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The new WAN: Virtualization, user-aware optimization, and more
This article is part of the June 2013 / Vol. 4/ No. 3 issue of Network Evolution
In all the hubbub about software-defined networking (SDN) and network programmability, it’s easy to lose focus on traditional wide area networking technologies. Yet WAN innovation is plentiful these days, with radical developments in the way we architect and manage networks. This innovation will be driven, in part, by SDN and network virtualization. New technology will enable a sort of WAN-on-demand where service providers and enterprises can automatically spin up long-distance virtual networks to interconnect data centers, campuses and remote offices. Soon these long-distance virtual segments will be able to cross network domains to enable granular routing across hybrid clouds, for example. But it’s not just SDN driving the new WAN. WAN optimization itself is now being optimized. In this issue of The Network Evolution, we learn that WAN optimization and application acceleration can be improved by technology that lets admins prioritize applications and data according to user identity, location, time of day and other factors. ...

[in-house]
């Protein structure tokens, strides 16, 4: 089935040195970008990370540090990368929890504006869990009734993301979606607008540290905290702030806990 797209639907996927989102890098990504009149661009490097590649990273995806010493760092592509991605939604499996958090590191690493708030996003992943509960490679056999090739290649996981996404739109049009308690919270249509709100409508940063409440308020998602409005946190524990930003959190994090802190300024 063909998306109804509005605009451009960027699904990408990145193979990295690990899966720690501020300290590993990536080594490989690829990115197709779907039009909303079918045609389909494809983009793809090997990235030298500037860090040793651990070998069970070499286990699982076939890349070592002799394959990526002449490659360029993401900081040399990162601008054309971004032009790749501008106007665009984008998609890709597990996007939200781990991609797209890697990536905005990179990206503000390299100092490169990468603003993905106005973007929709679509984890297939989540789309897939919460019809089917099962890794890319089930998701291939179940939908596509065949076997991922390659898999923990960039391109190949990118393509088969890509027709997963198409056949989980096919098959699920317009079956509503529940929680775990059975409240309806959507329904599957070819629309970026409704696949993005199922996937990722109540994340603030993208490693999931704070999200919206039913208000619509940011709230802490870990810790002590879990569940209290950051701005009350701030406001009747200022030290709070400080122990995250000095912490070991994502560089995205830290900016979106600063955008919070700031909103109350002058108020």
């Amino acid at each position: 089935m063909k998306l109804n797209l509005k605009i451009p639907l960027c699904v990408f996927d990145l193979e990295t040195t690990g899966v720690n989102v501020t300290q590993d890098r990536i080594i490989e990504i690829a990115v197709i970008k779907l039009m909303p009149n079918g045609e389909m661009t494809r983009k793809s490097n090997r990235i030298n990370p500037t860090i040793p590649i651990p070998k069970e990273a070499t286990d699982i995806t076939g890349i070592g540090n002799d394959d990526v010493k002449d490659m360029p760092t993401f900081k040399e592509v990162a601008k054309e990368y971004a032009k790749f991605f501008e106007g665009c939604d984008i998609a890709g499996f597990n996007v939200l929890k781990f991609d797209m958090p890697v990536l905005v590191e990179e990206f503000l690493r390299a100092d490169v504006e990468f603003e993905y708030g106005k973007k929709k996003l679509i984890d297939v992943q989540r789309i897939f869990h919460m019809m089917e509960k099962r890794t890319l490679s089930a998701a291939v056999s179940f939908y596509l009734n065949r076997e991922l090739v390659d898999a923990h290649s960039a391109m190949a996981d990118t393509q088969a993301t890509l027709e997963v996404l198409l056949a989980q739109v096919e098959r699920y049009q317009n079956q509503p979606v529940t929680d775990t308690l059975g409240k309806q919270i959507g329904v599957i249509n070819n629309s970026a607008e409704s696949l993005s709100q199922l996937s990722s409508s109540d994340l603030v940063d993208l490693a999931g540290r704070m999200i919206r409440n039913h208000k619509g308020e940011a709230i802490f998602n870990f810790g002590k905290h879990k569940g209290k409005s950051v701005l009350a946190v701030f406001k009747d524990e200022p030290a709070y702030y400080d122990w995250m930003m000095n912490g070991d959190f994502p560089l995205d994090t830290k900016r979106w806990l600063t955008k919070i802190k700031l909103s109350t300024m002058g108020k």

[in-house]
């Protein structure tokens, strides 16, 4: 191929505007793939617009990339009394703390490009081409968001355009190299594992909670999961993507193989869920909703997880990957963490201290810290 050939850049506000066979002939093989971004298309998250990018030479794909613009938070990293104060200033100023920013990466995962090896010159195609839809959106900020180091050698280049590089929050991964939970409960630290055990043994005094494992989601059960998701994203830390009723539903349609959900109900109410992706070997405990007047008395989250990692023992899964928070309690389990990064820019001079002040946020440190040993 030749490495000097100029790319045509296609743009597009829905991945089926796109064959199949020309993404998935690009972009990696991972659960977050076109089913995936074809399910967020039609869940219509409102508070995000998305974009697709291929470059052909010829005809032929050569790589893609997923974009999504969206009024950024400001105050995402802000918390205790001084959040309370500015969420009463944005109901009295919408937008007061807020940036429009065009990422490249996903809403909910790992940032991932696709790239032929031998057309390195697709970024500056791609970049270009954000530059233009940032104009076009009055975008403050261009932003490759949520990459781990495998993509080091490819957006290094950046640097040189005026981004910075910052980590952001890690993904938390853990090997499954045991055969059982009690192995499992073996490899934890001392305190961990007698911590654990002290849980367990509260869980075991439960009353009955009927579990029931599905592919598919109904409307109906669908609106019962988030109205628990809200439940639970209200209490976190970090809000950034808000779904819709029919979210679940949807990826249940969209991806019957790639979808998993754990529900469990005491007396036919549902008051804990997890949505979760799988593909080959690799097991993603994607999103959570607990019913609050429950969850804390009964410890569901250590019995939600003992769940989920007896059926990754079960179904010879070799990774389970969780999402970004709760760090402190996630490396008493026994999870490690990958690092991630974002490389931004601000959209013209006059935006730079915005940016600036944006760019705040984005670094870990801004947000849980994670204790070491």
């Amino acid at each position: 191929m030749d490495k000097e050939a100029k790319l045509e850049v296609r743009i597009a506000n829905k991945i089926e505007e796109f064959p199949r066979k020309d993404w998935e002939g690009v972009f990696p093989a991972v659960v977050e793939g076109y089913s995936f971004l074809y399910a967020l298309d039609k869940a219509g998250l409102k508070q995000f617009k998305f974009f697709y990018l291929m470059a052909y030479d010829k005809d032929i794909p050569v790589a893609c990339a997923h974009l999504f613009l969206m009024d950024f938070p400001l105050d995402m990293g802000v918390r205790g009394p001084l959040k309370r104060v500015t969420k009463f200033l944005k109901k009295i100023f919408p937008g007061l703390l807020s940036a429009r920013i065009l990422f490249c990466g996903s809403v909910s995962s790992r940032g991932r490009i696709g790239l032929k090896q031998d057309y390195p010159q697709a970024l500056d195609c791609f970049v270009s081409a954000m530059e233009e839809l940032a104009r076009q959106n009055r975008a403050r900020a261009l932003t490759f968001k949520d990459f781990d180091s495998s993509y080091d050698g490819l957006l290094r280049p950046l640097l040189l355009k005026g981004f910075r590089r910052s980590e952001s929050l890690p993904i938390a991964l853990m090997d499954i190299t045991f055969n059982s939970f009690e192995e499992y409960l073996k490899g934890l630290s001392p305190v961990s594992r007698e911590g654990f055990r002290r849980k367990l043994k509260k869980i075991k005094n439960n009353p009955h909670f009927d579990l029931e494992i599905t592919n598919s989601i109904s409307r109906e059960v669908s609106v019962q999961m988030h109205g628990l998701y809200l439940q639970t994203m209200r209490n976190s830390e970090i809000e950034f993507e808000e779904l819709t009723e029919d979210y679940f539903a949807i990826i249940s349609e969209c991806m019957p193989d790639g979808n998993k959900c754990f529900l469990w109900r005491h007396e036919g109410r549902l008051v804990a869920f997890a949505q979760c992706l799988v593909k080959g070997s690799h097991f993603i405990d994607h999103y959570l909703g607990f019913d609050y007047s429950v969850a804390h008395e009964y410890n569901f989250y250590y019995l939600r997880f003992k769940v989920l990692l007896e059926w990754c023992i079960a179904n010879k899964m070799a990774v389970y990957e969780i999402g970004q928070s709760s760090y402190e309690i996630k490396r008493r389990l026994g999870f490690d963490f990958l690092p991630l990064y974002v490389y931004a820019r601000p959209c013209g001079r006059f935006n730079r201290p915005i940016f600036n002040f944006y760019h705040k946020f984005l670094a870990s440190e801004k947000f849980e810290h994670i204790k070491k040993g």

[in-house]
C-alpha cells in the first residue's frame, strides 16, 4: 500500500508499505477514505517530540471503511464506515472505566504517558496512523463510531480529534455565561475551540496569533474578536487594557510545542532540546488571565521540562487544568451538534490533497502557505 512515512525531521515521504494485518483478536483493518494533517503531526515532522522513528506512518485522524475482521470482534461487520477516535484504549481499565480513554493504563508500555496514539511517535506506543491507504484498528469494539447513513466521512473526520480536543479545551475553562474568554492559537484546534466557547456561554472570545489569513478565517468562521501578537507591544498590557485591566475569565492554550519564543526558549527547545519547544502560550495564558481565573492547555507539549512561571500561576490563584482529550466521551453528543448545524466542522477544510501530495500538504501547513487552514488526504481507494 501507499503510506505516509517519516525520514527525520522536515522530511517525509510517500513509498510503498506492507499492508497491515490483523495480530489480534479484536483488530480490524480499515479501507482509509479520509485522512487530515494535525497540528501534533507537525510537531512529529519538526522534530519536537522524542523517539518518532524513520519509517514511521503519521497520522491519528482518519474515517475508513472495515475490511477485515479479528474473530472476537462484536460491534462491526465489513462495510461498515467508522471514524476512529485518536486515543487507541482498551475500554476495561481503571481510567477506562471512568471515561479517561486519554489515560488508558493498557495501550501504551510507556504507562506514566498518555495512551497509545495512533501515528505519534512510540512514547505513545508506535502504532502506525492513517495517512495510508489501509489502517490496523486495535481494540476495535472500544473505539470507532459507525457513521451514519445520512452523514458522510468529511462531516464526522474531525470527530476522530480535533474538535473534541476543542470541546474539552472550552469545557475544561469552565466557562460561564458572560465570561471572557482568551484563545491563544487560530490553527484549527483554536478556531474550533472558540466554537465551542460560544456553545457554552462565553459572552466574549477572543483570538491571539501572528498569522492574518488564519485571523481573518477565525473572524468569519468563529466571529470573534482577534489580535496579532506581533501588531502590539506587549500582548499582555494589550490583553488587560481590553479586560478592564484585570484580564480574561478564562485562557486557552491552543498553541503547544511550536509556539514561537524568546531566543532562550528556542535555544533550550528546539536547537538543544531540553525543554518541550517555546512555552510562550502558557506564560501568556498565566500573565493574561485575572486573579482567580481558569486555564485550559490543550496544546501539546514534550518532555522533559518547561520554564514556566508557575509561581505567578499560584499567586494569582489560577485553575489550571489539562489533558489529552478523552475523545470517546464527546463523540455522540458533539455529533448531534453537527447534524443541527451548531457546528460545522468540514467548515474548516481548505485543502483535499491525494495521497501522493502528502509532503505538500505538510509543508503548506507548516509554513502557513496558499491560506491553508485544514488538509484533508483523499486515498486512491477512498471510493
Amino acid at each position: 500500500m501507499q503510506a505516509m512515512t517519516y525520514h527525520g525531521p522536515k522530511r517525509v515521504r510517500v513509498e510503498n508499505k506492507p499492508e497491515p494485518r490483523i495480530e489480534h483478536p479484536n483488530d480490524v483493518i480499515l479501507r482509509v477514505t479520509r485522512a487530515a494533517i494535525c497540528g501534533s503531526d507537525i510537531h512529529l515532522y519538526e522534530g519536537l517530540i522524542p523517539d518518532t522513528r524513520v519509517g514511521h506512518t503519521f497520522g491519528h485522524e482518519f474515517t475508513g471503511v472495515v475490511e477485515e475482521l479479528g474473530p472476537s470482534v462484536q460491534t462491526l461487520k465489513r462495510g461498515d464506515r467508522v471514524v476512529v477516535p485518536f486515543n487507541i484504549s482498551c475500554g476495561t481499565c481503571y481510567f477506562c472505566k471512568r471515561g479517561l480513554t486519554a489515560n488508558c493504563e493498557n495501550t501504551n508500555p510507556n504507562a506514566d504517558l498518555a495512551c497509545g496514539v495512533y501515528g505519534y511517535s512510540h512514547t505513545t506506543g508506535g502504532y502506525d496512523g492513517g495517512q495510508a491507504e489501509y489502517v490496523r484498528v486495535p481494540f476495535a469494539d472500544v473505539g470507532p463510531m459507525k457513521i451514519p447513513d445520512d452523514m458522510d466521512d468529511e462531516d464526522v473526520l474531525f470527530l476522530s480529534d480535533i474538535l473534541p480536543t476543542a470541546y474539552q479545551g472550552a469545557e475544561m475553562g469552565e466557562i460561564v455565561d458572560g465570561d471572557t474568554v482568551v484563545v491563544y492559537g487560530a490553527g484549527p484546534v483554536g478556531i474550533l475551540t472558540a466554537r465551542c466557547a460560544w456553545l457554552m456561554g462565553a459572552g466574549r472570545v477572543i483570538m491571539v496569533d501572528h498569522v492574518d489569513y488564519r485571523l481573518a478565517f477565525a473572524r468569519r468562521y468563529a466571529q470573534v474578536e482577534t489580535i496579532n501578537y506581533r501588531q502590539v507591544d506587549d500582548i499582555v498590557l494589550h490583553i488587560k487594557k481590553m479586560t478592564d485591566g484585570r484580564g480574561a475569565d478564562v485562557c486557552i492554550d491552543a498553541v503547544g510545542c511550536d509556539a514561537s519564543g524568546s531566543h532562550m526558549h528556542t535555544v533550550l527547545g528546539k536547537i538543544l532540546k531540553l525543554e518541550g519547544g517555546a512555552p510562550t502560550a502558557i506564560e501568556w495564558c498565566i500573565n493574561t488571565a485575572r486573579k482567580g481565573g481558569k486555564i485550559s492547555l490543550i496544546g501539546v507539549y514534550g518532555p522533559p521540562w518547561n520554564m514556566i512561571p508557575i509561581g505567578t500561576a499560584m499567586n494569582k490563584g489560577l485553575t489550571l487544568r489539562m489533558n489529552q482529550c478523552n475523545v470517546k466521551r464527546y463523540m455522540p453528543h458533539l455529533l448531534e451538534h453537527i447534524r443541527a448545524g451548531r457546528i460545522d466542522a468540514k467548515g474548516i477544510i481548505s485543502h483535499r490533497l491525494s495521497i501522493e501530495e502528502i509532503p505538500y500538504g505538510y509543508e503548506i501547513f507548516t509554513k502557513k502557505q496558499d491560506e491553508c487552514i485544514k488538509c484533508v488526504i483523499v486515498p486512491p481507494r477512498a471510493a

Features in this issue
IT teams are setting WAN optimization policy that takes into account user, location and application type.
Ethernet-dedicated Internet is a continuous, high-bandwidth way for enterprises to connect their LANs to the public Internet and to streamline the performance of their WAN.
Network hardware providers and third-party vendors have very different WAN security offerings. How do you choose?
Columns in this issue
In the new WAN, we’ll see the rise of WAN virtualization, user-aware optimization and a move toward hosted WAN services.
SDN could make the WAN flexible enough for dynamic network virtualization, but first engineers must address a myriad of challenges.